Aptitude For Altitude: Babson Freshman Begins Ascent

Courtesy Constance Lightner


Constance grew up in Cleveland, Ohio, with her two sisters. She loved school and was always eager to answer questions in class. For that, she says, the other kids would tease her, and she had to learn to fight to stop being picked on. When she turned 18, she headed to Norfolk State University to earn a degree in applied mathematics, and then to North Carolina State University to further her studies, earning master’s and doctoral degrees in operations research. This year she was named one N.C. State’s Outstanding Young Alumni by the Industrial and Systems Engineering Department.

Constance was in the final year of her doctorate when she became pregnant with Kai. She doubled her course load to finish before the baby arrived. Looking back, she calls it a “suicide load” — and for Kai, it’s one of countless things that leads him to name his mom as the best example of perseverance and determination he’s ever known.

“My mother had to balance making time for me while fostering my talents, holding her job, and she has a Ph.D.,” Kai says. “She is also a college professor while helping to manage my workload. So I went into college knowing that nothing is impossible.”


Kai Lightner with his mother Constance at the 2014 Youth Championships. Courtesy photo

Climbing walls and doing business aren’t all that different, Kai says. While working hard at school is important to him, he sees climbing as his way of playing hard despite his demanding schedule. Nor is actual climbing the only part of a climber’s demanding schedule. Kai is frequently involved in photoshoots and phone and filmed interviews, all of which his mother plans, manages, and sometimes joins to watch over him. “I want him to enjoy the sport, not have it feel like work,” she says.

Constance says Kai is taking 16 hours of classes this semester because he wants to focus on his schoolwork to build a good academic foundation. Next semester, he’ll probably take 12 hours of school since he’ll be traveling more, she adds.

Tokyo 2020 will be the first Olympic season where climbing is included as a professional competitive sport, and Kai is a top contender for a spot on the United States’ inaugural team. Being a professional athlete even since elementary school means he’s had ample time to learn discipline and endurance.

“I’ve gained many skills,” he says, “like setting a goal and working at it with persistence and perseverance, which are the same qualities one needs when working in a business. In this outdoor sport, I’m unique, I’m a minority, and it’s something I take a lot of pride in. I want to use my story to inspire others, and that’s what business is about.”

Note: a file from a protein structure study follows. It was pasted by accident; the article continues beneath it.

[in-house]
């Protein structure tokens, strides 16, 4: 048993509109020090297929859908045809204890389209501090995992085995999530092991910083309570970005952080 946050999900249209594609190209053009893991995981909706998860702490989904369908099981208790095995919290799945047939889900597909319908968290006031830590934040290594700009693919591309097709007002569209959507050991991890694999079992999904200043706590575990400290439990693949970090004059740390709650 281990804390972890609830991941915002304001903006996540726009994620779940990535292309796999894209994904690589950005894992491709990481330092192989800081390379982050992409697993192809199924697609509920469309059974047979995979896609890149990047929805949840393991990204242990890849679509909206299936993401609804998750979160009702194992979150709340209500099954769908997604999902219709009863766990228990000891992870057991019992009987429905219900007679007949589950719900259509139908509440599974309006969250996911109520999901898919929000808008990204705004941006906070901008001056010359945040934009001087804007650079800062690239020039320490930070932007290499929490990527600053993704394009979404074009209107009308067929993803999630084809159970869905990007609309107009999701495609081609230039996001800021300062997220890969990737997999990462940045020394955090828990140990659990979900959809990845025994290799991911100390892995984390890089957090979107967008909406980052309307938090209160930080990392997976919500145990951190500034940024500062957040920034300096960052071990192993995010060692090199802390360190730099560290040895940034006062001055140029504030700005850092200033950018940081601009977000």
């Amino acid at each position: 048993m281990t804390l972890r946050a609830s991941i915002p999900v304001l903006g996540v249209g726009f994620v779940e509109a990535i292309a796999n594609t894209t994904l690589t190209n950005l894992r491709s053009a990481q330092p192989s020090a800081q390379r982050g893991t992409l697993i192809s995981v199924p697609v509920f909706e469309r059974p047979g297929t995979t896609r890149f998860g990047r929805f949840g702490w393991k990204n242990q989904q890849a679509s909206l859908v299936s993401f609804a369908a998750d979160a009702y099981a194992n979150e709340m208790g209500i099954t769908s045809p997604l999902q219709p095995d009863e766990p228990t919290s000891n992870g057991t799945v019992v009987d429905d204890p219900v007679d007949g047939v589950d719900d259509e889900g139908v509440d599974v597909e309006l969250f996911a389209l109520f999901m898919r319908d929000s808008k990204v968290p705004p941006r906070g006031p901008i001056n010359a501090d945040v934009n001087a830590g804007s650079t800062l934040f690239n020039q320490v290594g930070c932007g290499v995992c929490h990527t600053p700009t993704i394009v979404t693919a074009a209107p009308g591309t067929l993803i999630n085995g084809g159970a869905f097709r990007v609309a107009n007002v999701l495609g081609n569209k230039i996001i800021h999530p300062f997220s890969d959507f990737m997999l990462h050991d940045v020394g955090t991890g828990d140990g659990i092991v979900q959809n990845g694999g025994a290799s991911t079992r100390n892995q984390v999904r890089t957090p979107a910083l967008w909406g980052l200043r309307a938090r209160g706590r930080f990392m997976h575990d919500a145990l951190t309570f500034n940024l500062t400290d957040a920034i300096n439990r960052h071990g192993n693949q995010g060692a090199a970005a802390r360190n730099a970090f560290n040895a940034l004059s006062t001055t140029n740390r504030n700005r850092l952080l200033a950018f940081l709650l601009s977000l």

In his business of climbing, Kai has worked hard to build up a following. He now has over 50,000 followers on Instagram, where he often shares videos and photos of training and competitions. He looks at social media as a great tool to convey his message: Never be afraid to be different.

As Poets&Quants For Undergrads spoke with Kai, he had just left a Thursday class and was headed to his dorm in Boston. His mother, almost 800 miles away in North Carolina, was driving to the airport to join him: He had a competition coming up, and she wanted to be there. She’d fly back on Sunday to return to work the next day. It’s a typical schedule. Later they would miss a family Thanksgiving to attend a climbing event in Ecuador.

Dedication. Determination. Perseverance. These are key attributes. But hard work is absolutely essential, and Kai knows it.

“Most sponsorships are performance-based, but his is character-based,” Constance says. “We’re thankful that his sponsors love that he’s in school, even though he could just live on his sponsorships. He understands how important academics are, and he’s got to be in control of the narrative instead of letting people decide who he is.”

Whether it’s his athletic or academic career, Kai says he is filled with hope. “I’m rooted in balance, and I carry this passion to Babson,” he says. “Don’t give up in what you believe in. That’s goes for business, too.”

Courtesy Constance Lightner


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